Virginia
 
2
1
-
 
3
 
Arkansas
 
2
-
-
 
2
 
Idaho
 
-
-
2
 
2
 
Massachusetts
 
2
-
-
 
2
 
Michigan
 
2
-
-
 
2
 
Minnesota
 
1
1
-
 
2
 
Connecticut
 
1
-
-
 
1
 
Iowa
 
1
-
-
 
1
 
Kansas
 
1
-
-
 
1
 
Kentucky
 
-
1
-
 
1
 
Maryland
 
1
-
-
 
1
 
Mississippi
 
1
-
-
 
1
 
Nebraska
 
1
-
-
 
1
 
New Mexico
 
1
-
-
 
1
 
Utah
 
-
-
1
 
1
 
Wisconsin
 
-
1
-
 
1
Total United States
 
147
62
57
 
266
             
International
           
 
Canada
 
8
-
-
 
8
 
France
 
5
-
-
 
5
 
Portugal
 
3
-
-
 
3
 
United Kingdom
 
2
-
-
 
2
 
Italy
 
1
-
-
 
1
 
Spain
 
1
-
-
 
1
 
Mexico
 
1
-
-
 
1
Total International
 
21
-
-
 
21
               
Total
 
168
62
57
 
287


 
13

 


From time to time, we are subject to various claims and litigation arising in the ordinary course of business, including product liability, personal injury, commercial, contract and employment matters.  While the outcome of any litigation is inherently unpredictable, we do not believe, based on currently available facts, that the ultimate resolution of any of these matters will have a material adverse impact on our financial condition, results of operations or cash flows. 


Item 5.  Market for Registrant’s Common Equity, Related Stockholder Matters and Issuer Purchases of Equity Securities

Our common stock is traded on the NASDAQ Global Select Market under the symbol “POOL”.  On February 19, 2010, there were approximately 11,831 holders of record of our common stock.  The table below sets forth the high and low sales prices of our common stock as well as dividends declared for each quarter during the last two fiscal years.

                 
 Dividends
       
High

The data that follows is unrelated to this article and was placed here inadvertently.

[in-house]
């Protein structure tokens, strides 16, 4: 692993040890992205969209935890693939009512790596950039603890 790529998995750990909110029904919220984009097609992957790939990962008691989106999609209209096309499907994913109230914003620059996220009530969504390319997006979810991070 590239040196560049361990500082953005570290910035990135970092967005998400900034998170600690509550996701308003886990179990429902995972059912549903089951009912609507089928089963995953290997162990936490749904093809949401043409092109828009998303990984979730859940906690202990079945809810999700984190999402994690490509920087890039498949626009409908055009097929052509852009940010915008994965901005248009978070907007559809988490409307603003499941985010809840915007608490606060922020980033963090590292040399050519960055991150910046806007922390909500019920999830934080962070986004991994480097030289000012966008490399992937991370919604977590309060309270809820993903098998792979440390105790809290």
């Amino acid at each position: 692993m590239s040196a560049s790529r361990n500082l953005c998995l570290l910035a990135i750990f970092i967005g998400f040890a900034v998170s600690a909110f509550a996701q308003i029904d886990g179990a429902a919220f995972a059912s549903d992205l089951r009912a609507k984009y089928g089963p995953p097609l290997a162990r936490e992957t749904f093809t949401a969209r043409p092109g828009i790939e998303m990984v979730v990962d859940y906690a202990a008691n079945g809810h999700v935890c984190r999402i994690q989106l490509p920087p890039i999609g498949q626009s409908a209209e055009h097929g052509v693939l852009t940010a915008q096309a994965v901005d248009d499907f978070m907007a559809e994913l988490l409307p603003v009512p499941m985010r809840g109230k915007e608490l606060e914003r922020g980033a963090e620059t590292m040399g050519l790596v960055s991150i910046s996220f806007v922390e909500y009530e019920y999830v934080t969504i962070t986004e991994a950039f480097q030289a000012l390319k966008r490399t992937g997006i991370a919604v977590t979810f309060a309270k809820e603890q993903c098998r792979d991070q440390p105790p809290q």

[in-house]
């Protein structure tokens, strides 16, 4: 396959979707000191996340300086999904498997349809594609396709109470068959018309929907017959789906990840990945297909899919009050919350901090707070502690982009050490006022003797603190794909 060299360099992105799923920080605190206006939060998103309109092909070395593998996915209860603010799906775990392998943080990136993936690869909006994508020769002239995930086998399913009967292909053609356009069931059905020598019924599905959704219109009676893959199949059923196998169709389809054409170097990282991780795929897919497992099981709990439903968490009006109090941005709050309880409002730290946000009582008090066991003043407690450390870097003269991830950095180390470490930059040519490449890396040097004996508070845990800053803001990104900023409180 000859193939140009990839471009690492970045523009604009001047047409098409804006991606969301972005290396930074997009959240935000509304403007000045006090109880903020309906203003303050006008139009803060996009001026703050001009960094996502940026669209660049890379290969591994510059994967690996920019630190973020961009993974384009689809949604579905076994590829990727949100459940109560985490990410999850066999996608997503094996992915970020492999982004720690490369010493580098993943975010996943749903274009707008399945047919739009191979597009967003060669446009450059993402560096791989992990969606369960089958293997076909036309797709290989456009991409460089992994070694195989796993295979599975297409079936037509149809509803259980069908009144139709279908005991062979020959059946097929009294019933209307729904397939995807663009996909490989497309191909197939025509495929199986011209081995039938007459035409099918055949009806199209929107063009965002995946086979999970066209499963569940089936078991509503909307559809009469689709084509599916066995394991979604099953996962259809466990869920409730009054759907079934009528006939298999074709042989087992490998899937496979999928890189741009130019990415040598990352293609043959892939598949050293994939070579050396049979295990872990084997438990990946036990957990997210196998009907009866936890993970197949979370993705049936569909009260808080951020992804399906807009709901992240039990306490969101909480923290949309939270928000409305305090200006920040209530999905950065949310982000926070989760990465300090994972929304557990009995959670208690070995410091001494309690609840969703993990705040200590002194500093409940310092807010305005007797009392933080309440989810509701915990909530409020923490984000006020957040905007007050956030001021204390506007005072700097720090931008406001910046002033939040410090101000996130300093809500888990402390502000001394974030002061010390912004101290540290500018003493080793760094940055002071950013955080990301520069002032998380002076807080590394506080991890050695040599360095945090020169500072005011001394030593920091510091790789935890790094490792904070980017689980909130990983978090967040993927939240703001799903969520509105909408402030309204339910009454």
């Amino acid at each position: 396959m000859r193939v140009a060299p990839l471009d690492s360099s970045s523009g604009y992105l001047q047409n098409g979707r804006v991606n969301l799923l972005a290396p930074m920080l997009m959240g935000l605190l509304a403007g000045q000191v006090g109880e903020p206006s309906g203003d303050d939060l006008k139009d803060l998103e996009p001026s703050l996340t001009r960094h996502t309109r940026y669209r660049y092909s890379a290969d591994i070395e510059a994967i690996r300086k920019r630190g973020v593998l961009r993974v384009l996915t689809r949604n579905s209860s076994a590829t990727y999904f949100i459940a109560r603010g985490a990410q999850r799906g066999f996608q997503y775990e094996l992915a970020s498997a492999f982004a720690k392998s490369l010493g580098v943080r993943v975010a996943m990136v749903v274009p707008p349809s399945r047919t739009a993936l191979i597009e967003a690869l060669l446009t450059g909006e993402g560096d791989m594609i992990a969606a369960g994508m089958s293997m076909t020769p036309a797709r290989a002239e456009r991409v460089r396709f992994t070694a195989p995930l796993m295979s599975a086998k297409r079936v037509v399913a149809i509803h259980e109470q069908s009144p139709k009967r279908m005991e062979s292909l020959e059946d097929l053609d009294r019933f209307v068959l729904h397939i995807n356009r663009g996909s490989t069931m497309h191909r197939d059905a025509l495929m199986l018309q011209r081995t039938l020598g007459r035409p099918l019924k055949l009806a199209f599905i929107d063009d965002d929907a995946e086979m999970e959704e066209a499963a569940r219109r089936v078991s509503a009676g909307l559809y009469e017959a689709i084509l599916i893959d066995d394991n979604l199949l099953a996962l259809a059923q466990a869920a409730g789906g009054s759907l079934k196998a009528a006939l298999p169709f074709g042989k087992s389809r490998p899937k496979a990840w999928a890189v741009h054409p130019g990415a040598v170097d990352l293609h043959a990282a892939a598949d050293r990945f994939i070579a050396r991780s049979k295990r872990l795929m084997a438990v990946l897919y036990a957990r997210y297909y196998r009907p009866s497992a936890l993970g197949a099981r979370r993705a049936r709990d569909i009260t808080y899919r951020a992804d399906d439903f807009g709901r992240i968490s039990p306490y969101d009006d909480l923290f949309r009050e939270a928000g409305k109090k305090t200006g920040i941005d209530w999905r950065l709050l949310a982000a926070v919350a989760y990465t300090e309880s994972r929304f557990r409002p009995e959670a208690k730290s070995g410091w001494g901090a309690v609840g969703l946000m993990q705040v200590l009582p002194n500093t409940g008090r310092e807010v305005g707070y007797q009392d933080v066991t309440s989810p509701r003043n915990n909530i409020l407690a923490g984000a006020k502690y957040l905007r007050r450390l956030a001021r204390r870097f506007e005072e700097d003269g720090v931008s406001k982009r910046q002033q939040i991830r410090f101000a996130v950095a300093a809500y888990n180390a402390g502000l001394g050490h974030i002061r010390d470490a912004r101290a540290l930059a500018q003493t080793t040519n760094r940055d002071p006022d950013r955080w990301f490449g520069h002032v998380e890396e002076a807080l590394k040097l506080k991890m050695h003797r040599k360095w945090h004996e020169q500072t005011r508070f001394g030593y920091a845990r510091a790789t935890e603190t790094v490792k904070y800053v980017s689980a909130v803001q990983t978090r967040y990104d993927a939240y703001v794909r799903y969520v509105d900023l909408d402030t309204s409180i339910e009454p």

Low
 
 Declared
Fiscal 2009
                 
 
First Quarter
 
$
19.00
 
$
11.39
 
$
0.13
 
Second Quarter
   
18.47
   
13.58
   
0.13
 
Third Quarter
   
24.57
   
15.79
   
0.13
 
Fourth Quarter
   
23.62
   
17.75
   
0.13
                     
Fiscal 2008
                 
 
First Quarter
 
$
24.64
 
$
17.99
 
$
0.12
 
Second Quarter
   
22.43
   
17.76
   
0.13
 
Third Quarter
   
25.87
   
16.65
   
0.13
 
Fourth Quarter
   
23.39
   
13.36
   
0.13

We initiated quarterly dividend payments to our shareholders in the second quarter of 2004 and we have continued payments in each subsequent quarter. Our Board of Directors (our Board) has increased the dividend amount five times including in the fourth quarter of 2004 and annually in the second quarter of 2005 through 2008. Future dividend payments will be at the discretion of our Board, after considering various factors, including our earnings, capital requirements, financial position, contractual restrictions and other relevant business considerations. We cannot assure shareholders or potential investors that dividends will be declared or paid any time in the future if our Board determines that there is a better use of those funds.

Stock Performance Graph

The information included under the caption “Stock Performance Graph” in this Item 5 of this Annual Report on Form 10-K is not deemed to be “soliciting material” or to be “filed” with the SEC or subject to Regulation 14A or 14C under the Securities Exchange Act of 1934 (the 1934 Act) or to the liabilities of Section 18 of the 1934 Act, and will not be deemed to be incorporated by reference into any filing under the Securities Act of 1933 or the 1934 Act, except to the extent we specifically incorporate it by reference into such a filing.